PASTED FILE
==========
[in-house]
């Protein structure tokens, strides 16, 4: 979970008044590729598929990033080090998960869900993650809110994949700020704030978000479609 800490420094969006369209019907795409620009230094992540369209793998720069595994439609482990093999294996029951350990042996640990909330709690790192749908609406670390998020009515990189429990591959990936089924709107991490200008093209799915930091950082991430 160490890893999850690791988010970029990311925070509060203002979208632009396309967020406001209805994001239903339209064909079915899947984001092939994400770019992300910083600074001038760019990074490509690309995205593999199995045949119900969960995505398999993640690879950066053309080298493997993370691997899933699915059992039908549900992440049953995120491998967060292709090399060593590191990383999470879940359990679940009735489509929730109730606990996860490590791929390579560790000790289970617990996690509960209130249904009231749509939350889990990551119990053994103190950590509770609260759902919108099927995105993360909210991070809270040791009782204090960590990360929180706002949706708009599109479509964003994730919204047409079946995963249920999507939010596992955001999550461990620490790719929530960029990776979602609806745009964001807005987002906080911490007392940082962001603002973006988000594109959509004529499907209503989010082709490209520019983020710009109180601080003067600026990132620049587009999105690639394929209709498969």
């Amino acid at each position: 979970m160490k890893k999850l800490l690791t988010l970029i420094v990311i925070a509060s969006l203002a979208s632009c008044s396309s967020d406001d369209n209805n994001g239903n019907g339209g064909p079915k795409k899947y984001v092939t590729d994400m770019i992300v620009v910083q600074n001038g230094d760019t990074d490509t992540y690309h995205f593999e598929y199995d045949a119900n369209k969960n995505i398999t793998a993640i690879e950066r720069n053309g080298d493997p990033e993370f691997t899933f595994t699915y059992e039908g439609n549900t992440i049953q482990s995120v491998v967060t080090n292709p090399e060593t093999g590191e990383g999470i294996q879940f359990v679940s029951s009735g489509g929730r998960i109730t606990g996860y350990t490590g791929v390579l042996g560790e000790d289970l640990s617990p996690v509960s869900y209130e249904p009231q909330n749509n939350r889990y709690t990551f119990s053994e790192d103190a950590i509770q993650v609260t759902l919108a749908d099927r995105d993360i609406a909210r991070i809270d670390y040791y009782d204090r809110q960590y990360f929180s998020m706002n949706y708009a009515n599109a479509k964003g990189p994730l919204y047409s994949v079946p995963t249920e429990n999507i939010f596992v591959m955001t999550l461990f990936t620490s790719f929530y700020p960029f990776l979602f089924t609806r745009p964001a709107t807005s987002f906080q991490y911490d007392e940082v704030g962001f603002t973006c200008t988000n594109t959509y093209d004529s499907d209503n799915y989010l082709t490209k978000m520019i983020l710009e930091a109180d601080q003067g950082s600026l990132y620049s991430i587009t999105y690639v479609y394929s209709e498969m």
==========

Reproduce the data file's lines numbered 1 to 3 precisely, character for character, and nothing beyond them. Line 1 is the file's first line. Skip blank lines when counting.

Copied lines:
[in-house]
């Protein structure tokens, strides 16, 4: 979970008044590729598929990033080090998960869900993650809110994949700020704030978000479609 800490420094969006369209019907795409620009230094992540369209793998720069595994439609482990093999294996029951350990042996640990909330709690790192749908609406670390998020009515990189429990591959990936089924709107991490200008093209799915930091950082991430 160490890893999850690791988010970029990311925070509060203002979208632009396309967020406001209805994001239903339209064909079915899947984001092939994400770019992300910083600074001038760019990074490509690309995205593999199995045949119900969960995505398999993640690879950066053309080298493997993370691997899933699915059992039908549900992440049953995120491998967060292709090399060593590191990383999470879940359990679940009735489509929730109730606990996860490590791929390579560790000790289970617990996690509960209130249904009231749509939350889990990551119990053994103190950590509770609260759902919108099927995105993360909210991070809270040791009782204090960590990360929180706002949706708009599109479509964003994730919204047409079946995963249920999507939010596992955001999550461990620490790719929530960029990776979602609806745009964001807005987002906080911490007392940082962001603002973006988000594109959509004529499907209503989010082709490209520019983020710009109180601080003067600026990132620049587009999105690639394929209709498969």
């Amino acid at each position: 979970m160490k890893k999850l800490l690791t988010l970029i420094v990311i925070a509060s969006l203002a979208s632009c008044s396309s967020d406001d369209n209805n994001g239903n019907g339209g064909p079915k795409k899947y984001v092939t590729d994400m770019i992300v620009v910083q600074n001038g230094d760019t990074d490509t992540y690309h995205f593999e598929y199995d045949a119900n369209k969960n995505i398999t793998a993640i690879e950066r720069n053309g080298d493997p990033e993370f691997t899933f595994t699915y059992e039908g439609n549900t992440i049953q482990s995120v491998v967060t080090n292709p090399e060593t093999g590191e990383g999470i294996q879940f359990v679940s029951s009735g489509g929730r998960i109730t606990g996860y350990t490590g791929v390579l042996g560790e000790d289970l640990s617990p996690v509960s869900y209130e249904p009231q909330n749509n939350r889990y709690t990551f119990s053994e790192d103190a950590i509770q993650v609260t759902l919108a749908d099927r995105d993360i609406a909210r991070i809270d670390y040791y009782d204090r809110q960590y990360f929180s998020m706002n949706y708009a009515n599109a479509k964003g990189p994730l919204y047409s994949v079946p995963t249920e429990n999507i939010f596992v591959m955001t999550l461990f990936t620490s790719f929530y700020p960029f990776l979602f089924t609806r745009p964001a709107t807005s987002f906080q991490y911490d007392e940082v704030g962001f603002t973006c200008t988000n594109t959509y093209d004529s499907d209503n799915y989010l082709t490209k978000m520019i983020l710009e930091a109180d601080q003067g950082s600026l990132y620049s991430i587009t999105y690639v479609y394929s209709e498969m």